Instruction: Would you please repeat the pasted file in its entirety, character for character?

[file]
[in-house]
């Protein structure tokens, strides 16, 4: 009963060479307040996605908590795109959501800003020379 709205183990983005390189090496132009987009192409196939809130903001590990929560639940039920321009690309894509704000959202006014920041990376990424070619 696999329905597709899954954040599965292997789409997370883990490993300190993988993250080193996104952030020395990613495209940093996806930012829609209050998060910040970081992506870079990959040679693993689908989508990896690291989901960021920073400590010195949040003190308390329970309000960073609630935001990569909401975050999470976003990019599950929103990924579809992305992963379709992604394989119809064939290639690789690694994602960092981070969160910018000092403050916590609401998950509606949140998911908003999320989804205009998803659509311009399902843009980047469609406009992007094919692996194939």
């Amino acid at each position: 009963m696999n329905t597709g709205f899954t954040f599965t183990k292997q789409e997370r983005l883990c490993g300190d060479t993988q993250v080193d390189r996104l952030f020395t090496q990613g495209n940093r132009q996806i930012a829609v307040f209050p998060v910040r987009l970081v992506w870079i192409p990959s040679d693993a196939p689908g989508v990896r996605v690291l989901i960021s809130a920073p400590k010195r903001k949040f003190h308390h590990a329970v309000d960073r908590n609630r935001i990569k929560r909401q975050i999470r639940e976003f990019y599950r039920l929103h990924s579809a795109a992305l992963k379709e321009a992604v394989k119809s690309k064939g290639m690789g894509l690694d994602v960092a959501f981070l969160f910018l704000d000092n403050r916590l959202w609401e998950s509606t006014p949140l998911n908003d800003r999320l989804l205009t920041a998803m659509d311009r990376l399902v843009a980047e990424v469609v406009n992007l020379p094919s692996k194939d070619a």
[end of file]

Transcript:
[in-house]
């Protein structure tokens, strides 16, 4: 009963060479307040996605908590795109959501800003020379 709205183990983005390189090496132009987009192409196939809130903001590990929560639940039920321009690309894509704000959202006014920041990376990424070619 696999329905597709899954954040599965292997789409997370883990490993300190993988993250080193996104952030020395990613495209940093996806930012829609209050998060910040970081992506870079990959040679693993689908989508990896690291989901960021920073400590010195949040003190308390329970309000960073609630935001990569909401975050999470976003990019599950929103990924579809992305992963379709992604394989119809064939290639690789690694994602960092981070969160910018000092403050916590609401998950509606949140998911908003999320989804205009998803659509311009399902843009980047469609406009992007094919692996194939």
């Amino acid at each position: 009963m696999n329905t597709g709205f899954t954040f599965t183990k292997q789409e997370r983005l883990c490993g300190d060479t993988q993250v080193d390189r996104l952030f020395t090496q990613g495209n940093r132009q996806i930012a829609v307040f209050p998060v910040r987009l970081v992506w870079i192409p990959s040679d693993a196939p689908g989508v990896r996605v690291l989901i960021s809130a920073p400590k010195r903001k949040f003190h308390h590990a329970v309000d960073r908590n609630r935001i990569k929560r909401q975050i999470r639940e976003f990019y599950r039920l929103h990924s579809a795109a992305l992963k379709e321009a992604v394989k119809s690309k064939g290639m690789g894509l690694d994602v960092a959501f981070l969160f910018l704000d000092n403050r916590l959202w609401e998950s509606t006014p949140l998911n908003d800003r999320l989804l205009t920041a998803m659509d311009r990376l399902v843009a980047e990424v469609v406009n992007l020379p094919s692996k194939d070619a």